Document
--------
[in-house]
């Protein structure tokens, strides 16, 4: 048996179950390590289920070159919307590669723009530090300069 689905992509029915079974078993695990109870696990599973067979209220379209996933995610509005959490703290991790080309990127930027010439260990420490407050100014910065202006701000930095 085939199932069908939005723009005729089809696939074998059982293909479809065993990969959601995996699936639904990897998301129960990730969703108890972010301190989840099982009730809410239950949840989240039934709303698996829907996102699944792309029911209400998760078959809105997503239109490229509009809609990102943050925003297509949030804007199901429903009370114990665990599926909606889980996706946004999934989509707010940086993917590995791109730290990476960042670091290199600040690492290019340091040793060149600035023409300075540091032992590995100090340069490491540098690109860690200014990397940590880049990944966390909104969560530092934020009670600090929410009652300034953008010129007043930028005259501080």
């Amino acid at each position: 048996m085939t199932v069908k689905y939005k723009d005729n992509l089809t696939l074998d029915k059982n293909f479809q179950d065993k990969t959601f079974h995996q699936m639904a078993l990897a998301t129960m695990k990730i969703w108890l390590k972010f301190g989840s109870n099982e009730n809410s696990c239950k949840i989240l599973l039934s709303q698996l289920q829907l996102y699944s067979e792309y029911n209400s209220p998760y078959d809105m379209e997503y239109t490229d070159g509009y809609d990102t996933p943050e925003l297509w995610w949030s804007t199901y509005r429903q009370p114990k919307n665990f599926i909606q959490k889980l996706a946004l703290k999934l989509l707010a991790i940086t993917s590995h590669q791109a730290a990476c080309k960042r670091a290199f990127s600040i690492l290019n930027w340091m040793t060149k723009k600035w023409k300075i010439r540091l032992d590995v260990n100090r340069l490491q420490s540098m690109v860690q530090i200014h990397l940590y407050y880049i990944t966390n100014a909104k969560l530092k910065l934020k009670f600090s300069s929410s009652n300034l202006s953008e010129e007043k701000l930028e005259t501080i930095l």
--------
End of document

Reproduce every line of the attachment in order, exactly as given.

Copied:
[in-house]
């Protein structure tokens, strides 16, 4: 048996179950390590289920070159919307590669723009530090300069 689905992509029915079974078993695990109870696990599973067979209220379209996933995610509005959490703290991790080309990127930027010439260990420490407050100014910065202006701000930095 085939199932069908939005723009005729089809696939074998059982293909479809065993990969959601995996699936639904990897998301129960990730969703108890972010301190989840099982009730809410239950949840989240039934709303698996829907996102699944792309029911209400998760078959809105997503239109490229509009809609990102943050925003297509949030804007199901429903009370114990665990599926909606889980996706946004999934989509707010940086993917590995791109730290990476960042670091290199600040690492290019340091040793060149600035023409300075540091032992590995100090340069490491540098690109860690200014990397940590880049990944966390909104969560530092934020009670600090929410009652300034953008010129007043930028005259501080």
């Amino acid at each position: 048996m085939t199932v069908k689905y939005k723009d005729n992509l089809t696939l074998d029915k059982n293909f479809q179950d065993k990969t959601f079974h995996q699936m639904a078993l990897a998301t129960m695990k990730i969703w108890l390590k972010f301190g989840s109870n099982e009730n809410s696990c239950k949840i989240l599973l039934s709303q698996l289920q829907l996102y699944s067979e792309y029911n209400s209220p998760y078959d809105m379209e997503y239109t490229d070159g509009y809609d990102t996933p943050e925003l297509w995610w949030s804007t199901y509005r429903q009370p114990k919307n665990f599926i909606q959490k889980l996706a946004l703290k999934l989509l707010a991790i940086t993917s590995h590669q791109a730290a990476c080309k960042r670091a290199f990127s600040i690492l290019n930027w340091m040793t060149k723009k600035w023409k300075i010439r540091l032992d590995v260990n100090r340069l490491q420490s540098m690109v860690q530090i200014h990397l940590y407050y880049i990944t966390n100014a909104k969560l530092k910065l934020k009670f600090s300069s929410s009652n300034l202006s953008e010129e007043k701000l930028e005259t501080i930095l």